Bayerischer Kunstgewerbe-Verein [Editor]
Kunst und Handwerk: Zeitschrift für Kunstgewerbe und Kunsthandwerk seit 1851 — 81.1931

Page: 16
DOI Page: Citation link: 
https://digi.ub.uni-heidelberg.de/diglit/kuh1931/0068
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0.5
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Creative Hands
No.735

• TheCrownPrincessCe-
cilia of Prussia, theQueen
of Roumaniaand several
other royal coliectors
are among those who
delightin ReussCeramics

▼ Die Kronprinzessin
Cäcilie von Preußen, die
Königin von Rumänien
und viele andere be-
rühmteSammler/schätzen
die Schönheit und Qua-
lität der Reuß-Keramik.

Handicraft needed

more than ever to-day

By John H. Gruebler

The following is a reply to Laurence Vail Coleman's article "A Chal-
lenge to Handicraft", which appears on page 22, written by an
American who has travelled extensively in almost every country in
Europe, and who has shown a keen sense for architecture, painting,
sculpture etc. which has gained much from his varied experiences.

• That houses will soon be the product of mass production
is not only a possibility but a probability. Economic factors
will force people to live in the new machine-made homes.

• It is to be hoped, however, that such homes will be built by
using good forms and proportions and that machinery will
not attempt to go in for ornamentation, such attempts in the
past having been disastrous. In this way the new machine-
made home will have the result of giving us a new appre-
ciation of beauty in space, surface and proportion.

Phot. Gubisch, München

The Charm of Reuss Ceramic iConiinued from Page I5i • The pleasing Sensation Coming from this new-found beautyof

a large number of smaller-sized pieces of comparatively low sPace wil1 be heightened by the intensive and clever use of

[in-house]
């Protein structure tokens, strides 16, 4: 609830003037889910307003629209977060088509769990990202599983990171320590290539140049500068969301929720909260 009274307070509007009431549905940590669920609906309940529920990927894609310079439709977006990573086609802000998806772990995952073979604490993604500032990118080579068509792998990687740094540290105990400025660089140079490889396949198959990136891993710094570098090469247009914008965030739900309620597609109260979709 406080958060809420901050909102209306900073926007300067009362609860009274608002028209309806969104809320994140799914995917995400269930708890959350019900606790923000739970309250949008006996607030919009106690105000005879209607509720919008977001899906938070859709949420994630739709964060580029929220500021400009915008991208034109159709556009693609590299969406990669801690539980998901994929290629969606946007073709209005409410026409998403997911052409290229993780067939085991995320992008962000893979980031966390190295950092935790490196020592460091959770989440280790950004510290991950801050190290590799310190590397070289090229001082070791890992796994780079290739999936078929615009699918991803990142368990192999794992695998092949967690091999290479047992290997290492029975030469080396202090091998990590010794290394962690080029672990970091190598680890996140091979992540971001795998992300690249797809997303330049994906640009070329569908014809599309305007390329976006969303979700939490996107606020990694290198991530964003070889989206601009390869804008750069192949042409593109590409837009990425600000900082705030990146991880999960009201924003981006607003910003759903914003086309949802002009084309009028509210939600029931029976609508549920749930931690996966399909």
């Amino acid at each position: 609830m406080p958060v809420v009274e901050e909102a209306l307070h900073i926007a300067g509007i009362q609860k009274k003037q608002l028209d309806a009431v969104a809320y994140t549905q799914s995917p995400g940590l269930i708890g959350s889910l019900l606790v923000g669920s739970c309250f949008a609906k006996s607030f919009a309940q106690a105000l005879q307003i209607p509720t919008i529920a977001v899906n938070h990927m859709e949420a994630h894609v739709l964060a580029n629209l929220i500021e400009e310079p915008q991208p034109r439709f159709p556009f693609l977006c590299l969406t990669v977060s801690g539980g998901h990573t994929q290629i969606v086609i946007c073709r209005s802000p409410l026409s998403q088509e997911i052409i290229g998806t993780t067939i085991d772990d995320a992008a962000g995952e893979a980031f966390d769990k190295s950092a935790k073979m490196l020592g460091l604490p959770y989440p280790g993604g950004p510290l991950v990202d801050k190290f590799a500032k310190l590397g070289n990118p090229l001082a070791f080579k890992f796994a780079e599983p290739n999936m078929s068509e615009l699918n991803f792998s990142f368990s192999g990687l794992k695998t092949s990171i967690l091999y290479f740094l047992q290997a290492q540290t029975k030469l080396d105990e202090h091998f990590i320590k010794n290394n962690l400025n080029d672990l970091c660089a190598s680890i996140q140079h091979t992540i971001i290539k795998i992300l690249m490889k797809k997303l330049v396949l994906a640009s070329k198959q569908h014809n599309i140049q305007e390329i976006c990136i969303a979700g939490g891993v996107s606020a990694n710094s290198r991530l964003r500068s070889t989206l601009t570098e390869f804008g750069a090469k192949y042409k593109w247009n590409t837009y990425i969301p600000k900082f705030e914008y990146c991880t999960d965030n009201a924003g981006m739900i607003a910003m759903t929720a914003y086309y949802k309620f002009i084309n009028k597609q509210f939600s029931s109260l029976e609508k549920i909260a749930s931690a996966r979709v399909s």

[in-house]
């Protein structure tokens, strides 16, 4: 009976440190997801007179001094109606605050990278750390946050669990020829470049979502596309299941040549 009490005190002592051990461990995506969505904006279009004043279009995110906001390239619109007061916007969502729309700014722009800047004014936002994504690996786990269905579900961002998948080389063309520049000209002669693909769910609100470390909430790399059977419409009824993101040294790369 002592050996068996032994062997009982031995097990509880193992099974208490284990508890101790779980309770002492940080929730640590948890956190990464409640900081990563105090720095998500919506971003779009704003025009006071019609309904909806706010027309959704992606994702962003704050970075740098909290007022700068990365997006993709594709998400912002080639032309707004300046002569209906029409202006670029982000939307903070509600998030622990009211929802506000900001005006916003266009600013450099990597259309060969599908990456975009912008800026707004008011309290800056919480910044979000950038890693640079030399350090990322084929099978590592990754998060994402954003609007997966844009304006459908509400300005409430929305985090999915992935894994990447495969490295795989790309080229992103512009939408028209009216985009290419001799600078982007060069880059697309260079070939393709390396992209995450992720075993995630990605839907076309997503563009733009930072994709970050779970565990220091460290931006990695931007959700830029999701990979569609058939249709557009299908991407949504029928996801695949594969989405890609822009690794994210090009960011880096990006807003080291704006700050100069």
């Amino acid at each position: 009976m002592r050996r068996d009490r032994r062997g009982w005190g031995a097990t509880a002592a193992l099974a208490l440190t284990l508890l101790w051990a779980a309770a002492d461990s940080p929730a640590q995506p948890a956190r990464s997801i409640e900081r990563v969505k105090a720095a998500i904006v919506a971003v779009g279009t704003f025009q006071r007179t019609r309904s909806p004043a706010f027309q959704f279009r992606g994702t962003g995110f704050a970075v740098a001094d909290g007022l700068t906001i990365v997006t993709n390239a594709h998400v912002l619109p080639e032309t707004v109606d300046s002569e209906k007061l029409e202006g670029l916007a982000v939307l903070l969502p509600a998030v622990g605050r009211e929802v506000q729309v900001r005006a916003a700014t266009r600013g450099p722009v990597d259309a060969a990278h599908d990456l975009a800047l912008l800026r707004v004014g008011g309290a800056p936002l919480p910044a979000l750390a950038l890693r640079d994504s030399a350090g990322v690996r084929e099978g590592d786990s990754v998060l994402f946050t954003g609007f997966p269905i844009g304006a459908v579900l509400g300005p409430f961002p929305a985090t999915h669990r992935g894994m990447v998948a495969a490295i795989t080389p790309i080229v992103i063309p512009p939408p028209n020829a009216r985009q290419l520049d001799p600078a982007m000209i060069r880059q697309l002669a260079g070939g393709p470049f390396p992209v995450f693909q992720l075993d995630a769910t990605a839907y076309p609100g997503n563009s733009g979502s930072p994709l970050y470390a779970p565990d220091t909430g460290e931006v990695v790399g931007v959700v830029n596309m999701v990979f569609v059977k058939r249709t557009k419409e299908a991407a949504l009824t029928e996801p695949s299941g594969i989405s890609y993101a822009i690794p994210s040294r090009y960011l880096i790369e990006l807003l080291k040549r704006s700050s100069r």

cost, which are every whit as exquisite in form and finish as colours and the home-seeker who sees the new houses will

the larger and more elaborate specimens of his art. The be attracted.

absolute individuality of each separate product is a singularly • With all their space-harmony and proportion the new

attractive feature of these ceramics. One can ränge a dozen homes will lack one thing and that is personality. Here it is that

pieces of identical size and form side by side on a 'shelf, and, handicraft, the touch of human hands, can come into its own.

as the eye wanders from left to right, it is seen at a glance Instead of being doomed by the machine-made house,

that each one possesses its own distinctive colouring. Hue, handicraft will find in the new space-beauty an opportunity

tone, colour-patrern—ihere is always a difference in one or__'Co""'""ed °"P°9e46}

all of these, for the Reuss Ceramics are like the patterns of (Continued from preWous co/umnj

the kaleidoscope—Ihere are no two exactly alike. stranger replaces it with hesitation and a touch of awe, as

In the home of Reuss in Schöngeising is a cabinet ofespecially one might with some gern of inestimable worth. The en-

beautiful pieces carefully chosen by him. chantment of this cabinet is not easy to forget, and one goes

After having taken up one of these choice specimens and away wishing that this little house on the edge of the forest

scrutinised it until captivated by its irresistible charm, the would let the world see more of the fruits of its labours.
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